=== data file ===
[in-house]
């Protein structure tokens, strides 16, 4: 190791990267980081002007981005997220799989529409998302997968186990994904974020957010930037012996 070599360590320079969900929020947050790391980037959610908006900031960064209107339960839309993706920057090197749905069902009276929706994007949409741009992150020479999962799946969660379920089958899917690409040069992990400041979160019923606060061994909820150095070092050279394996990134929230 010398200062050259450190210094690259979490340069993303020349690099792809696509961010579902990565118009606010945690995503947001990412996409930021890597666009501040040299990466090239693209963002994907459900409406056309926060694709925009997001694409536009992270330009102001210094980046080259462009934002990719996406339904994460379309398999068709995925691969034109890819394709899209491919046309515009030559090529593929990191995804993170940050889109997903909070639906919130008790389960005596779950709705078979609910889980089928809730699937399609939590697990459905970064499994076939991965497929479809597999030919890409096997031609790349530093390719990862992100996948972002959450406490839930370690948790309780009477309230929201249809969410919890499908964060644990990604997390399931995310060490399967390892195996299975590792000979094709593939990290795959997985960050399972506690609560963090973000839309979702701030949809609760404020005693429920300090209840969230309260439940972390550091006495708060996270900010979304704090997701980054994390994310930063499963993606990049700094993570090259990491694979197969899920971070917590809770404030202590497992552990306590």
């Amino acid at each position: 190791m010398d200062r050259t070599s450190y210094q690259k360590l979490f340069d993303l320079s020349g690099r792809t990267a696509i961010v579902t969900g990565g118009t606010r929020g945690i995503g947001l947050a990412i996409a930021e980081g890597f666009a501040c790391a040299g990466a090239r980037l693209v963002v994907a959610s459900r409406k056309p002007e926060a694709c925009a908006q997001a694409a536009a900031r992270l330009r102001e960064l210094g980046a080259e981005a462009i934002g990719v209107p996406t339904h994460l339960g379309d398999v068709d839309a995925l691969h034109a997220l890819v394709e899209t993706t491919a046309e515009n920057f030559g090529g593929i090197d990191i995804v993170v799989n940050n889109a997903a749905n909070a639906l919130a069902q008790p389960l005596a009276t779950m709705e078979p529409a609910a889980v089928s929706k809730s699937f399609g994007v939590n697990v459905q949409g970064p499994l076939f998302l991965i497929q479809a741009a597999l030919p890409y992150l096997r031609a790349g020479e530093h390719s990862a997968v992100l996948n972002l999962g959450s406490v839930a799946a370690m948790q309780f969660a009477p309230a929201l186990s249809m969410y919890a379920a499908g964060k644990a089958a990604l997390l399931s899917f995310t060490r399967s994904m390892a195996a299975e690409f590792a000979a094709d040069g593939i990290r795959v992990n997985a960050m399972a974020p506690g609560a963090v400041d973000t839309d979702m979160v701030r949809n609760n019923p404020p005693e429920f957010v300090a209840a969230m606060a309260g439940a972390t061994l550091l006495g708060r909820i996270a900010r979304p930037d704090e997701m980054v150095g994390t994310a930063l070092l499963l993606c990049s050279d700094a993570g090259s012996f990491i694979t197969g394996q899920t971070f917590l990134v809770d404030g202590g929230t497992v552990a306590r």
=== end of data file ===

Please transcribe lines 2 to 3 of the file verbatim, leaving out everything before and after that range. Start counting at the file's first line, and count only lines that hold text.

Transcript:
């Protein structure tokens, strides 16, 4: 190791990267980081002007981005997220799989529409998302997968186990994904974020957010930037012996 070599360590320079969900929020947050790391980037959610908006900031960064209107339960839309993706920057090197749905069902009276929706994007949409741009992150020479999962799946969660379920089958899917690409040069992990400041979160019923606060061994909820150095070092050279394996990134929230 010398200062050259450190210094690259979490340069993303020349690099792809696509961010579902990565118009606010945690995503947001990412996409930021890597666009501040040299990466090239693209963002994907459900409406056309926060694709925009997001694409536009992270330009102001210094980046080259462009934002990719996406339904994460379309398999068709995925691969034109890819394709899209491919046309515009030559090529593929990191995804993170940050889109997903909070639906919130008790389960005596779950709705078979609910889980089928809730699937399609939590697990459905970064499994076939991965497929479809597999030919890409096997031609790349530093390719990862992100996948972002959450406490839930370690948790309780009477309230929201249809969410919890499908964060644990990604997390399931995310060490399967390892195996299975590792000979094709593939990290795959997985960050399972506690609560963090973000839309979702701030949809609760404020005693429920300090209840969230309260439940972390550091006495708060996270900010979304704090997701980054994390994310930063499963993606990049700094993570090259990491694979197969899920971070917590809770404030202590497992552990306590």
């Amino acid at each position: 190791m010398d200062r050259t070599s450190y210094q690259k360590l979490f340069d993303l320079s020349g690099r792809t990267a696509i961010v579902t969900g990565g118009t606010r929020g945690i995503g947001l947050a990412i996409a930021e980081g890597f666009a501040c790391a040299g990466a090239r980037l693209v963002v994907a959610s459900r409406k056309p002007e926060a694709c925009a908006q997001a694409a536009a900031r992270l330009r102001e960064l210094g980046a080259e981005a462009i934002g990719v209107p996406t339904h994460l339960g379309d398999v068709d839309a995925l691969h034109a997220l890819v394709e899209t993706t491919a046309e515009n920057f030559g090529g593929i090197d990191i995804v993170v799989n940050n889109a997903a749905n909070a639906l919130a069902q008790p389960l005596a009276t779950m709705e078979p529409a609910a889980v089928s929706k809730s699937f399609g994007v939590n697990v459905q949409g970064p499994l076939f998302l991965i497929q479809a741009a597999l030919p890409y992150l096997r031609a790349g020479e530093h390719s990862a997968v992100l996948n972002l999962g959450s406490v839930a799946a370690m948790q309780f969660a009477p309230a929201l186990s249809m969410y919890a379920a499908g964060k644990a089958a990604l997390l399931s899917f995310t060490r399967s994904m390892a195996a299975e690409f590792a000979a094709d040069g593939i990290r795959v992990n997985a960050m399972a974020p506690g609560a963090v400041d973000t839309d979702m979160v701030r949809n609760n019923p404020p005693e429920f957010v300090a209840a969230m606060a309260g439940a972390t061994l550091l006495g708060r909820i996270a900010r979304p930037d704090e997701m980054v150095g994390t994310a930063l070092l499963l993606c990049s050279d700094a993570g090259s012996f990491i694979t197969g394996q899920t971070f917590l990134v809770d404030g202590g929230t497992v552990a306590r």